HLab14 Akustikologi - Yogyakarta
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Akustikologi : Rehearsal
Akustikologi is a music project that provides a collaborative platform for artists, musicians, scientists and hackers to arrange and improvise musical compositions according to each own disciplines. This project challenges the participants to not use any kinds of electronic amplifiers for a collaborative compositions in order to recall our hearing sensitivity —as we are mechanosensitive beings— amidst our noise-polluted environment.
Noise pollution, is the changes of the structure (compositions) of our environment due to excessive noise, affecting the life quality of living beings surround it. Sound pollution can be caused by natural phenomena or human activity. Rapid technology development and the population growth is instantly making noise pollution is generated by human daily activity. Indirectly, sound pollution can affecting physical and psychological health of us humans, such as sleep disturbance, stress, hypertension, and hearing loss. The last symptoms defined as Noise Induced Hearing Loss (NIHL).
NIHL commonly happened due to damaged or death of the hair cells on the basilar membrane (the base for the sensory cells of hearing). Unlike bird and amphibian, damage or death of these hair cells is permanent in mammals (humans included). Until now, there are no technology that can regrow these hair cells. For that, the only way to keep our hearing sensitivity is to recognize the sounds around us and know its power limit.
19 - 21 April 2014, Bumi Pemuda Rahayu
Collaboration, Jamming, Discussions, Studioworks, Chillout, Hangout, Rehearsal, Instruments making, etc..
Download and listen to the composition from here 
23 April 2014, 19:00 - 22:00 Padepokan Seni Bagong Kussudiardja | Layang - Layang
Collaboration Performance of the Participants
Gisela Swaragita (ID)
James Nickols (AU)
Jay Afrisando (ID)
Lintang Raditya (ID)
Pia van Gelder (AU)
Rully Shabara (ID)
Tedi Nurmanto (ID)
Urban Schwegler (CH)
Wukir Suryadi (ID)
Yashas Shetty (IN)
Matt Baker (AU/NZ)
The 1st discussion notes | 14 - 04 - 2014
Name | Background | Interest | Ideas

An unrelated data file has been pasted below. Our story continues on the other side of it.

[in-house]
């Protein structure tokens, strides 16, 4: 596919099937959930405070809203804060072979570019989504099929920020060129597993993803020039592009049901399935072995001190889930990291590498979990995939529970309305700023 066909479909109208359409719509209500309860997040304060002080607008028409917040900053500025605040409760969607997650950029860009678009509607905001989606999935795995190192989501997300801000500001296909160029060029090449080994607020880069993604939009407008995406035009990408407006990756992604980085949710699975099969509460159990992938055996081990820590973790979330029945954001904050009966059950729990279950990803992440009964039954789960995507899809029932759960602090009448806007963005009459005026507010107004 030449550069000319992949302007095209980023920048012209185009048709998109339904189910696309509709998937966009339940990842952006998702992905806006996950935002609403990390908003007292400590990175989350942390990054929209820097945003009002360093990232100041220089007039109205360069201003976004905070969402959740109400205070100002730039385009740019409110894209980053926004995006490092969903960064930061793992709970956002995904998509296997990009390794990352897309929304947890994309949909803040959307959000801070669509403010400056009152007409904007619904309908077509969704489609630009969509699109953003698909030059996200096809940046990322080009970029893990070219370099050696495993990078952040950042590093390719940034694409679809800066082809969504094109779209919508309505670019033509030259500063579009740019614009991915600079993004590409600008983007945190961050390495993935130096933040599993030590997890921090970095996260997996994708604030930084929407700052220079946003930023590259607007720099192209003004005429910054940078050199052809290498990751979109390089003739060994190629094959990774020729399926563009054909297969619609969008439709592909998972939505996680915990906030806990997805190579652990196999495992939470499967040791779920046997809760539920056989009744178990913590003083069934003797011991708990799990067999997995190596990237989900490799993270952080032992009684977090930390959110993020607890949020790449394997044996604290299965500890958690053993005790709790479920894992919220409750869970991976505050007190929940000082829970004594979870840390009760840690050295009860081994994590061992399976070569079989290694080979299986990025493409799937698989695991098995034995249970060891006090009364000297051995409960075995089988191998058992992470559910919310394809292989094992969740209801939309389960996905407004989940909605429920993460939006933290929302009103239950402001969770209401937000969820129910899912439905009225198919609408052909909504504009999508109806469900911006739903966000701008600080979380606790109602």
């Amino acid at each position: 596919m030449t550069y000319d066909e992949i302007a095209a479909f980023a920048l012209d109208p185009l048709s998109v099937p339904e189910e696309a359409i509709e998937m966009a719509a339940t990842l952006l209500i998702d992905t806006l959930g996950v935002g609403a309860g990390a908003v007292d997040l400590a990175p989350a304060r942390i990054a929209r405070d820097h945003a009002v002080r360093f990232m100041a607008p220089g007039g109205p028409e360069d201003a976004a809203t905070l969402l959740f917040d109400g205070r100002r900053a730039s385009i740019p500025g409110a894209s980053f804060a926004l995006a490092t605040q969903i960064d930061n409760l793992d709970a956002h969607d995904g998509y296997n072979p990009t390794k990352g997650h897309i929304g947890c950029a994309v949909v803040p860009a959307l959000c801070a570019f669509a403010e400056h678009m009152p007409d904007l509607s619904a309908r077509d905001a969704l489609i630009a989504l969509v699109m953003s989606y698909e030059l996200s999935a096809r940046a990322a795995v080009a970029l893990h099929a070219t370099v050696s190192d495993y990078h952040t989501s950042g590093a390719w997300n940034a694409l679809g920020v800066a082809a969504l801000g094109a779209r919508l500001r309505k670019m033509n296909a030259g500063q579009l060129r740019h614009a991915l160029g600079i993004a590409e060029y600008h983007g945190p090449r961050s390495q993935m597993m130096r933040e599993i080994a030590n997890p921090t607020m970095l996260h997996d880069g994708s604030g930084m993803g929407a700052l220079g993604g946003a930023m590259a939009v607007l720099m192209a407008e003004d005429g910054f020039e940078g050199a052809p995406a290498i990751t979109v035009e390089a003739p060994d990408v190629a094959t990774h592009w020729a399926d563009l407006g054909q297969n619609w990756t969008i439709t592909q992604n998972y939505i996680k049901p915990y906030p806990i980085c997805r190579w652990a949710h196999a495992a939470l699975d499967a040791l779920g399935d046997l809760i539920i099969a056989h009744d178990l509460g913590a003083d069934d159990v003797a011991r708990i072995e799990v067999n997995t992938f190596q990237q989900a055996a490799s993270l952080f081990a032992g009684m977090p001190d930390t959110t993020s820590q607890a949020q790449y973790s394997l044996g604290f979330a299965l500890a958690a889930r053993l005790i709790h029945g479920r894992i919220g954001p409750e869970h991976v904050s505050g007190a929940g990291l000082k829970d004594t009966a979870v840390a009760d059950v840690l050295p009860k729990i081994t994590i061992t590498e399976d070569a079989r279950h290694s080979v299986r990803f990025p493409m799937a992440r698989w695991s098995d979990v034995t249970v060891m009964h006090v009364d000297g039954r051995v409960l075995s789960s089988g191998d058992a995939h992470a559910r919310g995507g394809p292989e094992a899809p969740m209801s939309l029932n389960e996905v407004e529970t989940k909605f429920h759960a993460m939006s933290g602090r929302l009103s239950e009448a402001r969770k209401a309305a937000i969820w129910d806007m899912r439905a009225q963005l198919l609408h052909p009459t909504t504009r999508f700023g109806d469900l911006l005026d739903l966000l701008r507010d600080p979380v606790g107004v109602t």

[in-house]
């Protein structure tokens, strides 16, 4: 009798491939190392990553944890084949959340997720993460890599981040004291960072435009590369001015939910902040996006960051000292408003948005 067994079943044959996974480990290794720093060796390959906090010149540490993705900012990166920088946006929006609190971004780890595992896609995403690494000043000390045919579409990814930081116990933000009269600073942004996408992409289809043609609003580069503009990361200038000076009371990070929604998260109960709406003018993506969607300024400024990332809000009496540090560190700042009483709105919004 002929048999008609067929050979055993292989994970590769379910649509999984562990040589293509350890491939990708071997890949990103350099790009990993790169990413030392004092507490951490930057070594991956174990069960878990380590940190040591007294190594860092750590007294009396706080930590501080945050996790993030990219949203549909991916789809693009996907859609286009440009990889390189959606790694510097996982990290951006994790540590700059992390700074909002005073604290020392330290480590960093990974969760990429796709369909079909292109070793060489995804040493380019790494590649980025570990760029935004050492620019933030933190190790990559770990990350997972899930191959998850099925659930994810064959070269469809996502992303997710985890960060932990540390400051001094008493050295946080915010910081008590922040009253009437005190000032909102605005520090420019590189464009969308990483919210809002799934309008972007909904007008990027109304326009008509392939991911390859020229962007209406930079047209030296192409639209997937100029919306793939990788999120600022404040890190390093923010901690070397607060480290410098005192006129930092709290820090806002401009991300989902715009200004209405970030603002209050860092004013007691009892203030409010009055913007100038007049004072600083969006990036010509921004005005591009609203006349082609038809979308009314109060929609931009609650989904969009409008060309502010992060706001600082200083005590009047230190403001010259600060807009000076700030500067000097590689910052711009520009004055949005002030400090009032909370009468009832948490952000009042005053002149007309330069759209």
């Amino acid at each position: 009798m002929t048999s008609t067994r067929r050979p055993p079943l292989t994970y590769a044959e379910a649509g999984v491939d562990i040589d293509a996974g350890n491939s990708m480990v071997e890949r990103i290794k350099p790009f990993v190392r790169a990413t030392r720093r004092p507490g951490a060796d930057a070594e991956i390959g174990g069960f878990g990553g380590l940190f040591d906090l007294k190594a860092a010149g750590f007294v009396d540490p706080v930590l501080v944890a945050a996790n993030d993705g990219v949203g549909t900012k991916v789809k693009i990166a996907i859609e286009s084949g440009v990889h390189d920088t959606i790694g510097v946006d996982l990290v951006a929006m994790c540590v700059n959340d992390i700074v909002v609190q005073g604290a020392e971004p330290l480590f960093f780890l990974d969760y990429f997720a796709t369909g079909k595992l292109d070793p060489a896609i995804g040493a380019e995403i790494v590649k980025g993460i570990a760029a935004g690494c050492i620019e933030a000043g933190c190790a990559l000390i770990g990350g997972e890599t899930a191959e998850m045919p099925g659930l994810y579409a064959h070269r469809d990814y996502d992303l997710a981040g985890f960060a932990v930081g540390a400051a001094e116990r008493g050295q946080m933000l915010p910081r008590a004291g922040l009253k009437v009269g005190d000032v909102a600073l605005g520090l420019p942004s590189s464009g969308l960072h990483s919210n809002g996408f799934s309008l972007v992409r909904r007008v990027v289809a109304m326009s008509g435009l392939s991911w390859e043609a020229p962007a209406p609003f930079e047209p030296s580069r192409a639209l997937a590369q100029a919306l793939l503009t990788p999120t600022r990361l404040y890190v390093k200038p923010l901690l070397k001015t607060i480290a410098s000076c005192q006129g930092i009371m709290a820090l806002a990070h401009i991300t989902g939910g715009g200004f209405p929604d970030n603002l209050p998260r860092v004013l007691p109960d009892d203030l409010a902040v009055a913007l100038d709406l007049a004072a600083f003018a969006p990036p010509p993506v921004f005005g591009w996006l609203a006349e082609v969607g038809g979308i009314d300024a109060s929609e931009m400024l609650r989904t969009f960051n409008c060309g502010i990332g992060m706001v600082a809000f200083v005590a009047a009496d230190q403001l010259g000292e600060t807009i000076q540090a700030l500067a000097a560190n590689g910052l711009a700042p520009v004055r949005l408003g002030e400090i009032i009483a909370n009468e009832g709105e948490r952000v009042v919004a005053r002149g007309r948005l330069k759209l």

Rully | Musicians / Singer | Acoustic filters or effects for vocal | Designing acoustic filters / effects for vocal with pvc pipes and metals.
Tedi | Musicians / Instrument maker | Participatory musical performance | Conducting a participatory musical performance with the audiences.
Jay | Musicians / Poetry | Triggering other music instruments with his Saxophone | Saxophone triggering saluwang minang and kecapi jawa.
Lintang | Synthesizer Designer / Geek | Reverb spring and Mechanical synthesizer | Human surprise electrocution synthesizer .
Wukir | Musicians / Instrument maker | Bamboo | Making an Acoustic structures as a collaboration medium.
Soni | Musicians / Visual Artist | Collaborations | Making an Acoustic structures as a collaboration medium.
Pei | Sound Artist / Sound Activist | Soundscape, Field Recordings | Mimics particular sound object from the recorded soundscape in field research.
Yashas | Musician / Artist - Scientist | Instrument building | Making Instruments.
Matt Baker | Scientist / Rapper - Scientist | Sound Compressions | Lab gear / instruments Synthesizer and Pyro-mechanic synthesizer.
Theresa | Urban Activist | Participatory activities / interactivity | Found objects as musical instruments.
Material (as ideas)
- Thin metal sheet
- PVC PIPE / Plastic tube
- Computer Fan
- DC Motors
- Water Pump
- Explosive Material ; Methane gas
- Membran for Drums
- Electronic Fan
- Metal Wire
- etc. (please add if you have any ideas for the material list)
Suggestions, ideas, or thingys for the future
1. Make DIY version of sound level meter ? (Need a good filter for calibration, display, and battery powered gadget thingy)
2. Make DIY earplug ? (Need to find a fine, flexible, versatile material for customize DIY earplug, so it can fit on everyones ears)
3. Make DIY analog records player ? (Don't know why we need it, but it's cool to have one, or to make one)